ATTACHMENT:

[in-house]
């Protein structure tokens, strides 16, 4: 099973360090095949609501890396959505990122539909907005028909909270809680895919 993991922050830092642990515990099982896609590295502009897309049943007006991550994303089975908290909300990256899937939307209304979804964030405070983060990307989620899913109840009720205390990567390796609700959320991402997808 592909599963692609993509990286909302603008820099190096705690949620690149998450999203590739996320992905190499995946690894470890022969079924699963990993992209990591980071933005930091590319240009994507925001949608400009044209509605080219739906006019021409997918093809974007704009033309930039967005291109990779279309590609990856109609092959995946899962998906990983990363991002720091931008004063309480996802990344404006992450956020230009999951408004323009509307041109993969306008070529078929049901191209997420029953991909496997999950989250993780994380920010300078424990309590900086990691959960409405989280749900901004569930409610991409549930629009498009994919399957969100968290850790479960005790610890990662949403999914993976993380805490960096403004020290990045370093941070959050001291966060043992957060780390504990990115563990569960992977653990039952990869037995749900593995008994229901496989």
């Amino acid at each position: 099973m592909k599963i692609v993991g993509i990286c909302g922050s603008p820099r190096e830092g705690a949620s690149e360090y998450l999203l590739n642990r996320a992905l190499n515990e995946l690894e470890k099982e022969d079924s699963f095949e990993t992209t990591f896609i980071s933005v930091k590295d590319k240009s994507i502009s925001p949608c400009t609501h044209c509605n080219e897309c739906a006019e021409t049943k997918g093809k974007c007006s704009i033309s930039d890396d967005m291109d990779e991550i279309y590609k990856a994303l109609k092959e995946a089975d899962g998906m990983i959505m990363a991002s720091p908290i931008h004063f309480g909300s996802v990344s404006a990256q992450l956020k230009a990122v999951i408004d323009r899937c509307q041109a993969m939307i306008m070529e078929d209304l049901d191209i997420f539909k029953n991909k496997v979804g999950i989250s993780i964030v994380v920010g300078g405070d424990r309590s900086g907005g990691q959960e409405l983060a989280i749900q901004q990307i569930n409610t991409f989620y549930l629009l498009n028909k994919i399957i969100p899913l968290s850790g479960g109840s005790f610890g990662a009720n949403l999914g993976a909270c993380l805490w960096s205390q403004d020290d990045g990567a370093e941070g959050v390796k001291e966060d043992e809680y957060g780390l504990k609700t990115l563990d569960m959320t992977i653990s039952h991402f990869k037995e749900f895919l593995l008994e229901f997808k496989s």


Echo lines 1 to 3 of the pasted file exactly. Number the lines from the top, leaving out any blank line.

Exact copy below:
[in-house]
């Protein structure tokens, strides 16, 4: 099973360090095949609501890396959505990122539909907005028909909270809680895919 993991922050830092642990515990099982896609590295502009897309049943007006991550994303089975908290909300990256899937939307209304979804964030405070983060990307989620899913109840009720205390990567390796609700959320991402997808 592909599963692609993509990286909302603008820099190096705690949620690149998450999203590739996320992905190499995946690894470890022969079924699963990993992209990591980071933005930091590319240009994507925001949608400009044209509605080219739906006019021409997918093809974007704009033309930039967005291109990779279309590609990856109609092959995946899962998906990983990363991002720091931008004063309480996802990344404006992450956020230009999951408004323009509307041109993969306008070529078929049901191209997420029953991909496997999950989250993780994380920010300078424990309590900086990691959960409405989280749900901004569930409610991409549930629009498009994919399957969100968290850790479960005790610890990662949403999914993976993380805490960096403004020290990045370093941070959050001291966060043992957060780390504990990115563990569960992977653990039952990869037995749900593995008994229901496989």
């Amino acid at each position: 099973m592909k599963i692609v993991g993509i990286c909302g922050s603008p820099r190096e830092g705690a949620s690149e360090y998450l999203l590739n642990r996320a992905l190499n515990e995946l690894e470890k099982e022969d079924s699963f095949e990993t992209t990591f896609i980071s933005v930091k590295d590319k240009s994507i502009s925001p949608c400009t609501h044209c509605n080219e897309c739906a006019e021409t049943k997918g093809k974007c007006s704009i033309s930039d890396d967005m291109d990779e991550i279309y590609k990856a994303l109609k092959e995946a089975d899962g998906m990983i959505m990363a991002s720091p908290i931008h004063f309480g909300s996802v990344s404006a990256q992450l956020k230009a990122v999951i408004d323009r899937c509307q041109a993969m939307i306008m070529e078929d209304l049901d191209i997420f539909k029953n991909k496997v979804g999950i989250s993780i964030v994380v920010g300078g405070d424990r309590s900086g907005g990691q959960e409405l983060a989280i749900q901004q990307i569930n409610t991409f989620y549930l629009l498009n028909k994919i399957i969100p899913l968290s850790g479960g109840s005790f610890g990662a009720n949403l999914g993976a909270c993380l805490w960096s205390q403004d020290d990045g990567a370093e941070g959050v390796k001291e966060d043992e809680y957060g780390l504990k609700t990115l563990d569960m959320t992977i653990s039952h991402f990869k037995e749900f895919l593995l008994e229901f997808k496989s």